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Stocks were set for a tame start on Tuesday, ahead of an important U.S. economic report on manufacturing and with many stock markets in Europe and Asia closed for May Day celebrations.

U.S. index futures were up just slightly with about 90 minutes before markets open, suggesting little change when stocks begin to trade. Futures for the Dow Jones industrial average were up 6 points or less than 0.1 per cent. Futures for the broader S&P 500 were up 1 point or about 0.1 per cent.

During the May Day celebrations in Europe, workers are expected to protest against recent austerity measures, which are now being widely criticized for making the European economy weaker. Spain, the U.K. and a number of other countries in Europe slid back into recession in the first quarter.

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The U.K. stock market was open, with the FTSE 100 up 0.4 per cent in afternoon trading.

The U.S. ISM index of manufacturing activity for April is the major North American economic release of the day. Economists are expecting a decline to a reading of 53, from 53.4 last month.

Commodity prices retreated slightly. Crude oil fell to $104.59 (U.S.) a barrel, down 0.3 per cent. Gold fell to $1663 an ounce, down less than 0.1 per cent.

In earnings news, Talisman Energy Inc. reported a first quarter profit of $291-million or 28 cents a share, beating analysts' expectations. Pfizer Inc. reported quarterly income of $1.8-billion or 24 cents a share, down 19 per cent from last year. The shares fell 0.7 per cent in premarket activity.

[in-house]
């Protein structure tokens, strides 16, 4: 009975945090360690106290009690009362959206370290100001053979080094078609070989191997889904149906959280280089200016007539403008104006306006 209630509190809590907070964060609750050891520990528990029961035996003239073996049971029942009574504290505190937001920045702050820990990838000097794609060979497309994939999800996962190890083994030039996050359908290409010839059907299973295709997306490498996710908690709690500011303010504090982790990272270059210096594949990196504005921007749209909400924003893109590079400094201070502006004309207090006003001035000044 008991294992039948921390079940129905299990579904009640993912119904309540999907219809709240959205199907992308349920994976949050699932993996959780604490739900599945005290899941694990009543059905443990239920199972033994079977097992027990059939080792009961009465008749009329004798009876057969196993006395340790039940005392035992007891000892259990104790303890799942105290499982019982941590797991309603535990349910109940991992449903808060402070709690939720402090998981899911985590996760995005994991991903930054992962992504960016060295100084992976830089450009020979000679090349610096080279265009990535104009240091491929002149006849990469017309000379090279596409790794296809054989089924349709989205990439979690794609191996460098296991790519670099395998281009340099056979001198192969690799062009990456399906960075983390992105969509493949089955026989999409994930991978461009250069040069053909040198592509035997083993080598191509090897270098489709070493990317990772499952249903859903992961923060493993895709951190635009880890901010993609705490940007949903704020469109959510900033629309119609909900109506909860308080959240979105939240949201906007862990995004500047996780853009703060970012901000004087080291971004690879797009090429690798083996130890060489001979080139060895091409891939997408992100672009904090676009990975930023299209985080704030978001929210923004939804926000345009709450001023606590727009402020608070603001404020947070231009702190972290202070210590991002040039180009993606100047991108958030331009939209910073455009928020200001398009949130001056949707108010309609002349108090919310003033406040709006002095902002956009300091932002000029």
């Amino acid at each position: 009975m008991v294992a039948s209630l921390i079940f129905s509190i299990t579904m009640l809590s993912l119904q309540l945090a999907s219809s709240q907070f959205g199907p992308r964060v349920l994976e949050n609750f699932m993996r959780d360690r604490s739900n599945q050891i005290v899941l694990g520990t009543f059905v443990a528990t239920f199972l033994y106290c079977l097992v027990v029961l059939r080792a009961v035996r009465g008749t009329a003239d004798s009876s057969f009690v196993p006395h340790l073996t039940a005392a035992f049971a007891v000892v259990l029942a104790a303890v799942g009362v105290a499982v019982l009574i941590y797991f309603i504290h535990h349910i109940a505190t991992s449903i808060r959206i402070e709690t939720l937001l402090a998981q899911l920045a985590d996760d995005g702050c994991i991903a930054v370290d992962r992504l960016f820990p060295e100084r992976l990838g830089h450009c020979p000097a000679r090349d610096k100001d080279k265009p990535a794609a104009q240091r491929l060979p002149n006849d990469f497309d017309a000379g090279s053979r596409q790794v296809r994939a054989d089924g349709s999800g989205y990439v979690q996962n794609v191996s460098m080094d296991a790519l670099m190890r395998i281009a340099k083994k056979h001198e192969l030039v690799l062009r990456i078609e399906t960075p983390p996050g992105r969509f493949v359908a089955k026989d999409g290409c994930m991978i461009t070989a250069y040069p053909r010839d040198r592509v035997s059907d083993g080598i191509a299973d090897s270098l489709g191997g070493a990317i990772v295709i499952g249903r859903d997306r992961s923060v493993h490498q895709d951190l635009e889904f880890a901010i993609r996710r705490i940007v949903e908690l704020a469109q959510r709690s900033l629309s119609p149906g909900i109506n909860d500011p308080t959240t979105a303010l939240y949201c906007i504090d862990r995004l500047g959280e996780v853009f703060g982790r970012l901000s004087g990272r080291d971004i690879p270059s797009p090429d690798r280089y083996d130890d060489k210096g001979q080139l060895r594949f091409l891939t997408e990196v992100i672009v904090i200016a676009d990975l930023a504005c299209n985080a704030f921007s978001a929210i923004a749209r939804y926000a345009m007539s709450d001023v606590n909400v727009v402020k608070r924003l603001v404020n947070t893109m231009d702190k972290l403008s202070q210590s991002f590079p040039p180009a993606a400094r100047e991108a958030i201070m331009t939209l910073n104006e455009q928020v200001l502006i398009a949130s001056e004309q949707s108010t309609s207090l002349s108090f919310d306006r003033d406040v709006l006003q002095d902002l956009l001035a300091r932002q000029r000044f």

Meanwhile, Research In Motion Ltd. will be in the spotlight when new chief executive Thorsten Heins delivers the keynote speech at the BlackBerry World annual conference. He is expected to talk about RIM's vision of the future for mobile devices, as well as RIM's upcoming new platform, the BlackBerry 10.

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About the Author
Investing Reporter

David Berman has been writing about business and investing since 1995. He has written for a number of magazines, including Canadian Business and MoneySense. He worked at the Financial Post as an investing writer and daily columnist before moving to the Globe and Mail in 2008. More

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